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Fish tanker truck accident results in loss of some spring Chinook smolts

April 2, 2024

LA GRANDE, Ore. – On March 29 near Lookingglass Hatchery in northeast Oregon, a fish tanker truck was involved in an accident while transporting approximately 102,000 spring Chinook smolts for release in the Imnaha River.

The ODFW employee who was driving the truck is safe but received minor injuries. The accident occurred on a sharp corner with the 53-foot truck rolling onto the passenger side, skidding on its side on the pavement, and then going over a rocky embankment causing it to roll onto its roof.

The accident occurred alongside Lookingglass Creek, a tributary of the Grande Ronde River. About 77,000 smolts made it into the creek when the tanker overturned but 25,529 smolts died and their carcasses were recovered either in the tanker or on the streambank.

The Union County Sheriff's department responded immediately and assisted with on-scene assessments and vehicle recovery operations. Small amounts of diesel fuel were quickly contained and did not result in a hazardous material spill response.

Lookingglass Hatchery raises spring Chinook as part of hydropower mitigation under the Lower Snake River Compensation Plan, for tribal and sport harvest, and to supplement the wild population on the Imnaha which is listed as Threatened.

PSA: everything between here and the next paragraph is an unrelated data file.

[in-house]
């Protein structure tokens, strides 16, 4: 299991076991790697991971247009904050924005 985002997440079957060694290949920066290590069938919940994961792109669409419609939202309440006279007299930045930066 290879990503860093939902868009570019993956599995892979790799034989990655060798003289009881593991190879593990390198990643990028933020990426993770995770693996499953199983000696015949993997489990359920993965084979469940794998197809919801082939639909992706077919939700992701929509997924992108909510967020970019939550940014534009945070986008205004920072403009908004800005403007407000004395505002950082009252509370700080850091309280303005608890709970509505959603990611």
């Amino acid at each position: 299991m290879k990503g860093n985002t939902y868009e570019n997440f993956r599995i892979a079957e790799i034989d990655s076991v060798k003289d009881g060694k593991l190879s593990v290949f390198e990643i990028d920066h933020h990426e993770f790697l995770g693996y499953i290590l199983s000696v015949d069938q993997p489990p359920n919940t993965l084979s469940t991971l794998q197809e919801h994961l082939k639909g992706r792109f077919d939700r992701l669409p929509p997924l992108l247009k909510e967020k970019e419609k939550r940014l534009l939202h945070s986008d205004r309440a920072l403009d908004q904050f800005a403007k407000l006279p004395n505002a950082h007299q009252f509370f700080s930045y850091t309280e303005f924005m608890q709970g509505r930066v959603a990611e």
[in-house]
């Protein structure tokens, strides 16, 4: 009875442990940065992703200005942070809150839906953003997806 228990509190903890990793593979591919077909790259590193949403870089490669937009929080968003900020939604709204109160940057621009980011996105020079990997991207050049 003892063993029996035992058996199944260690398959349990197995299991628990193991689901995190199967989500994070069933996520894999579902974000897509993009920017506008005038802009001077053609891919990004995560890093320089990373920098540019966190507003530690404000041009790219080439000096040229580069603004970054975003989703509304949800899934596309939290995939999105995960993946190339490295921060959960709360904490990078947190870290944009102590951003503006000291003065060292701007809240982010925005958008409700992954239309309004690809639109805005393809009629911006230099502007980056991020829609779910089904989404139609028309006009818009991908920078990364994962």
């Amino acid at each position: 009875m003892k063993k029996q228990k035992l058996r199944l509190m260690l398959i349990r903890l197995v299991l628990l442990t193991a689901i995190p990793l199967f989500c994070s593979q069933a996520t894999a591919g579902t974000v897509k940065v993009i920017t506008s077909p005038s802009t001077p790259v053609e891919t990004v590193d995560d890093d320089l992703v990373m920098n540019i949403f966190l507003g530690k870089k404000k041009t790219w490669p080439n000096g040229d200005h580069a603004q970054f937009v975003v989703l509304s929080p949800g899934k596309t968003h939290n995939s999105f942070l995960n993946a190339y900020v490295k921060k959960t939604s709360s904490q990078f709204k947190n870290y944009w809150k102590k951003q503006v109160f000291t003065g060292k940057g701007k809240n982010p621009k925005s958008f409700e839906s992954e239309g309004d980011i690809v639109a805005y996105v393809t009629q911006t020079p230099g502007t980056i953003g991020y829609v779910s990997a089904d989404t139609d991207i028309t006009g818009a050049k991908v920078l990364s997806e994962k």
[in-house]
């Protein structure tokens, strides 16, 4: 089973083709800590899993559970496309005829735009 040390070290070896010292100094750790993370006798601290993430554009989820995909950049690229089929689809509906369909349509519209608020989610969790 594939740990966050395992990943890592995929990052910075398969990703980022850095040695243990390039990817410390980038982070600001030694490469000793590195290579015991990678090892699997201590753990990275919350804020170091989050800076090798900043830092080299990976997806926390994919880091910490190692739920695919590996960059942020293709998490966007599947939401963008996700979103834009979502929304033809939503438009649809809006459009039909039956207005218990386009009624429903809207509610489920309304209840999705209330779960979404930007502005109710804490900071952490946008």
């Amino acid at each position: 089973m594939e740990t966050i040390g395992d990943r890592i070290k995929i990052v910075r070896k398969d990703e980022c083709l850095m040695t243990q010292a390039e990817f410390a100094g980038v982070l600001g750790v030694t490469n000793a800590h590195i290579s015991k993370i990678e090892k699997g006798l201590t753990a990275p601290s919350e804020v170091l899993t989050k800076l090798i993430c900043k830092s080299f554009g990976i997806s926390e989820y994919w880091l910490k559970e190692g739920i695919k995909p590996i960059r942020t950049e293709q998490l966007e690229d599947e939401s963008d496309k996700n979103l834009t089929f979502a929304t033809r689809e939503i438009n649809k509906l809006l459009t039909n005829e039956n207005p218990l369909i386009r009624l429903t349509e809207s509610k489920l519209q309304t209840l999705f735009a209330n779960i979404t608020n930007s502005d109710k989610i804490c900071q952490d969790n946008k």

ODFW also notified fishery co-managers, the Nez Perce Tribe (NPT), and the Confederated Tribes of the Umatilla Indian Reservation (CTUIR) when the incident occurred. NPT staff responded and provided additional assistance by helping to collect, count and scan dead fish for PIT tags (Passive Integrated Transponders). Information collected from PIT tags, including those that weren't released, will help ensure the best possible estimates of survival and future adult returns.

The smolts lost represent about 20 percent of the total that will be released into the Imnaha River this year. Fishery managers expect to see about 500-900 fewer adult fish returning in 2026 and 2027 due to the loss. The 77,000 fish that made it into Lookingglass Creek will likely return there and produce approximately 350-700 additional adults.

"We are thankful the ODFW employee driving the truck was not seriously injured, said Andrew Gibbs, ODFW fish hatchery coordinator for Eastern Oregon. "This should not impact our ability to collect future brood stock or maintain full production goals in the future."
Photo credit: U.S. Fish and Wildlife Service.
Photo credit: U.S. Fish and Wildlife Service
Photo credit: Oregon Department of Fish and Wildlife
Photo credit: Oregon Department of Fish and Wildlife


Contact: Michelle Dennehy, 503-931-2748,
Andrew Gibbs, 541-786-3114,
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